Uterine septum can cause both infertility and recurrent pregnancy loss.
When the uterus is developing, it actually starts out as two separate organs located near each kidney. As fetal development occurs, these two segments fuse in the middle becoming a single uterus. The cavity of the uterus then starts to form from the bottom (the cervix) and develops upwards.
An abnormality in uterine development is called a Mullerian anomaly.
The most common Mullerian anomaly is the uterine septum. In this situation, the two developing immature uteri fuse in the midline. Unfortunately, however, the wall between these two structures fails to reabsorb, leaving a piece of tissue in the middle (the septum). This septum is made of thick muscle tissue and it does not have good enough blood flow to support a developing pregnancy. Therefore, early pregnancies either fail to attach to this septum or they are miscarried relatively early.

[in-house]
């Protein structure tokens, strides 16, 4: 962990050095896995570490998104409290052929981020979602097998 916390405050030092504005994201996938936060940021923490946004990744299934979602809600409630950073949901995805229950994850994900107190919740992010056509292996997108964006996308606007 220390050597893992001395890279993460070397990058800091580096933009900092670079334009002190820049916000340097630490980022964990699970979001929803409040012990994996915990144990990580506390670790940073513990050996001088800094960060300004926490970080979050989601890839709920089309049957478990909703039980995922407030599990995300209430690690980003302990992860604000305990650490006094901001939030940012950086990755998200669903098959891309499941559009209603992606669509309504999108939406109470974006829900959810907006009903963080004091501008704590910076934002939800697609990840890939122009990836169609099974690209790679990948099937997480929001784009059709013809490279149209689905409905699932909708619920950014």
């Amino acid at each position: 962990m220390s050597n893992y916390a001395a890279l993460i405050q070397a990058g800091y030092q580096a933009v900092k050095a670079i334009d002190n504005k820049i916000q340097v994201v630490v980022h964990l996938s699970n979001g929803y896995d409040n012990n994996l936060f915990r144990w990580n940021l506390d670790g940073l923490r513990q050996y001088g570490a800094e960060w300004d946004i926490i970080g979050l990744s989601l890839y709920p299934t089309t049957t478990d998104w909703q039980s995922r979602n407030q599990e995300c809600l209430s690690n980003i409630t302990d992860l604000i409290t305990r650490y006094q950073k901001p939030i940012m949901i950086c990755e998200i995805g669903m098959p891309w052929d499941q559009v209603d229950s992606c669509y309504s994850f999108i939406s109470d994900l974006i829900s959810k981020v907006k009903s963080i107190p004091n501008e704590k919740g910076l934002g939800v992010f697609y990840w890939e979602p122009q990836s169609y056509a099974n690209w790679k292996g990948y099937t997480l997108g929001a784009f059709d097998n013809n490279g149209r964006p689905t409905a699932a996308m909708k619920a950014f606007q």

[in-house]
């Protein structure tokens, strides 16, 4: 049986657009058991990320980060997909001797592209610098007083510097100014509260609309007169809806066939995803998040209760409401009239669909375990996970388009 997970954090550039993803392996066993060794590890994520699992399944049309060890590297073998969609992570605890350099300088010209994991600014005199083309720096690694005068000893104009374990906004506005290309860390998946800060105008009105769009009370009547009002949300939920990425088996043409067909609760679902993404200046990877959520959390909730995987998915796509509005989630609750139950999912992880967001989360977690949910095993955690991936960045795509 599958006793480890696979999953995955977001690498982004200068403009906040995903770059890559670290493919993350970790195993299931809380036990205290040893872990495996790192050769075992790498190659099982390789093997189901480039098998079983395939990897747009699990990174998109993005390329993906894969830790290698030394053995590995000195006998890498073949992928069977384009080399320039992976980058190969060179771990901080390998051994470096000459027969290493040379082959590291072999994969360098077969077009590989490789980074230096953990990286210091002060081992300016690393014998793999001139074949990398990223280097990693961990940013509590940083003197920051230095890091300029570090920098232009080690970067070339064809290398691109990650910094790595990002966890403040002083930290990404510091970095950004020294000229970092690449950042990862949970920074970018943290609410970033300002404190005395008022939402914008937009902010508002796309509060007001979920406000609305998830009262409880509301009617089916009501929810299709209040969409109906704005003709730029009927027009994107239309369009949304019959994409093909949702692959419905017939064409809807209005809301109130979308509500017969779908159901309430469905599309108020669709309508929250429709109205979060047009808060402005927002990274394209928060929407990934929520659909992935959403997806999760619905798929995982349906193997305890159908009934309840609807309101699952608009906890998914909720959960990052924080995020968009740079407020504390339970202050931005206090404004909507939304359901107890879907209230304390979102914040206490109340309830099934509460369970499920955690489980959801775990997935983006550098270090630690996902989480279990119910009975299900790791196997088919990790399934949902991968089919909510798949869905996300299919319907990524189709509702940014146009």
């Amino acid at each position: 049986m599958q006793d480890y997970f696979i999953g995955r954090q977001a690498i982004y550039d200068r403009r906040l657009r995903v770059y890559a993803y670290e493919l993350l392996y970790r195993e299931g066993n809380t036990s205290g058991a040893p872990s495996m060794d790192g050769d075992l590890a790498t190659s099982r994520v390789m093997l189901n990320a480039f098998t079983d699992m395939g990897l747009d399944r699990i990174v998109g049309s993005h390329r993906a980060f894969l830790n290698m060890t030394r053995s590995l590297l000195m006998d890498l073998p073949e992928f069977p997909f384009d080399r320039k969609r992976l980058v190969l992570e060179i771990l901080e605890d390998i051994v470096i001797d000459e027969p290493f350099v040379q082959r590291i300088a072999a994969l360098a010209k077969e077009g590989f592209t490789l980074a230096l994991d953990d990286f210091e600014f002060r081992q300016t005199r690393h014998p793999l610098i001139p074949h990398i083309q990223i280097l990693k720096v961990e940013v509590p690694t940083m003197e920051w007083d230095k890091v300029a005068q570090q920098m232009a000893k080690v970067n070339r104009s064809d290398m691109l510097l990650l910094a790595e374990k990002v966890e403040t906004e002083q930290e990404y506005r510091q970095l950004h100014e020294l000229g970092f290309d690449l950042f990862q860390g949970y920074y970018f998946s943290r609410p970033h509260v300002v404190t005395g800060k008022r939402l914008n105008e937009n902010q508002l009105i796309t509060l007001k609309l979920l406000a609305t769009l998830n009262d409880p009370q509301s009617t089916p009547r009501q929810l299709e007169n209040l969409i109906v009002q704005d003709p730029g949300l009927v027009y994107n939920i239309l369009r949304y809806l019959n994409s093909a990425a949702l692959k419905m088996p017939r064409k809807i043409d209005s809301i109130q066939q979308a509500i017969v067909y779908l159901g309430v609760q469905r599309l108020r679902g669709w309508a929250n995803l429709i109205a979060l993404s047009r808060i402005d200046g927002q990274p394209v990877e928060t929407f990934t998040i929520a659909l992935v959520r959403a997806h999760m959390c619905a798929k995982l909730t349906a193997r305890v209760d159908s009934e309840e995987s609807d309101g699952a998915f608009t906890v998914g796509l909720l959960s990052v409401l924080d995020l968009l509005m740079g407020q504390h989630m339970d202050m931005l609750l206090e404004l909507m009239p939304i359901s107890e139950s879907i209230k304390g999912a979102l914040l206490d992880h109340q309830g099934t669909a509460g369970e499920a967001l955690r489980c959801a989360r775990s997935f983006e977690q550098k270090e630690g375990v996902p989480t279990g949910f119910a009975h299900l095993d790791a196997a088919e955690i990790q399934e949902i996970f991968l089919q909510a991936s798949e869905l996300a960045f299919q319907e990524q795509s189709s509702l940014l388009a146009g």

A uterine septum is typically easy to repair with surgery.
The surgical procedure is called a hysteroscopic metroplasty, and it is performed on an outpatient basis. Sometimes laparoscopic guidance is necessary in order to minimize surgical risk and enable a more complete removal of the septum. During the hysteroscopy, a small operative telescope is introduced vaginally into the uterine cavity. The septum is cut and the uterus is then much more likely to be able to accept implantation. Pregnancy is usually possible within 2-3 months after the procedure.
There are many other less common types of Mullerian abnormalities. These other uterine anomalies may significantly reduce a woman’s fertility as well as raise her risks for miscarriage and even cesarean section if she does conceive. Pregnancies that occur in women with Mullerian anomalies are typically high risk, as there is an increased likelihood of preterm labor, premature delivery, abnormal fetal presentation (anything other than a baby that comes down head first), and cesarean section. None of the abnormalities beside a uterine septum are repaired surgically because outcomes are not improved with surgery.
For more information please see this ASRM Guide:
Abnormalities of the Female Reproductive Tract (Müllerian Defects)
If you have any questions, please contact our San Antonio fertility center.